Most news outlets, including TV news shows and networks, newspapers, news websites, and blogs are targeted at news junkies: they never want to miss a story, and they want to be the first to report it to you.
If you look back on these stories even one week later, the majority of them seem unimportant or redundant in retrospect. And if you stop consuming the firehose for a few days or more, you’re lost — there are very few publications that give a general overview of what has happened, especially when venturing outside of mainstream front-page news and into a subsection, such as technology news.
I want last week’s news, but only what I need to know, and only if it has proven to have relevance beyond the day it was published.
I had an idea in this vein a few weeks ago, but neglected to blog about it. I called my idea permanews. Instead of being delayed arbitrarily, the news would stick around until it genuinely started to become irrelevant.
On the Permanews site, every story becomes one story, wiki style. As the story develops, the article grows and changes. There are revision histories and links to related stories etc, but at any point you should be able to visit the story and get a chronological breakdown of what happened.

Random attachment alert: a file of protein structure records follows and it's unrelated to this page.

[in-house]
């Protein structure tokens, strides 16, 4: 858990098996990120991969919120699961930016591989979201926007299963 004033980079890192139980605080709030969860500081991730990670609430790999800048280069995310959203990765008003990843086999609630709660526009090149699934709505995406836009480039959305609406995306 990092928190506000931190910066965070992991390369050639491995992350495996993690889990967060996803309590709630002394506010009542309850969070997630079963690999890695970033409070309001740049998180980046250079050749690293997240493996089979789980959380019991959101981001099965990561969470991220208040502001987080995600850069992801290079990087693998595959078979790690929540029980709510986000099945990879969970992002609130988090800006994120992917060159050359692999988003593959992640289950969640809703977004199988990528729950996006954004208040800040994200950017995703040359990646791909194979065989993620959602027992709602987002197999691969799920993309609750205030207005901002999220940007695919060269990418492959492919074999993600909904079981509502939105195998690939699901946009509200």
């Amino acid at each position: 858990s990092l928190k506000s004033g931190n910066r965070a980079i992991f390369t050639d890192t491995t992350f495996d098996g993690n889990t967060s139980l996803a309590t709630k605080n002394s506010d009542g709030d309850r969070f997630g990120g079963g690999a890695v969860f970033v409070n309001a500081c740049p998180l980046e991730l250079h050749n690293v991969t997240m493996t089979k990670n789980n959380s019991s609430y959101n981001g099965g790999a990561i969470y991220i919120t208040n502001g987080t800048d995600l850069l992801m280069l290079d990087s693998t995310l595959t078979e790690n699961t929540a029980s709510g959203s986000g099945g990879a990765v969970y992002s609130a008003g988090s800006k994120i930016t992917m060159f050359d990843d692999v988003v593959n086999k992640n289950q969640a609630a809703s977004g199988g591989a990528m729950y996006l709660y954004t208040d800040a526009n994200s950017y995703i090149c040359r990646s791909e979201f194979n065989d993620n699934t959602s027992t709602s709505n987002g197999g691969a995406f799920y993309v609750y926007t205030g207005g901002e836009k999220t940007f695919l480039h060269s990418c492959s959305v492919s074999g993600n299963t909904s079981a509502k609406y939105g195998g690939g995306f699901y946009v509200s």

Critically – and this is key – stories with pending outcomes are flagged for follow-up. If some MP promises some reform by ‘this time next year’, then 356 days later the algorithm promotes the old story as fresh news so it can be checked and updated.
Stories are promoted as headlines based on importance (activity/upvotes), not because they are current or ‘breaking’. (Presumably though, you could filter the stories any number of ways).
The algorithm would be key here: ‘Importance’ would need to trump ‘popularity’ somehow (if that’s even possible).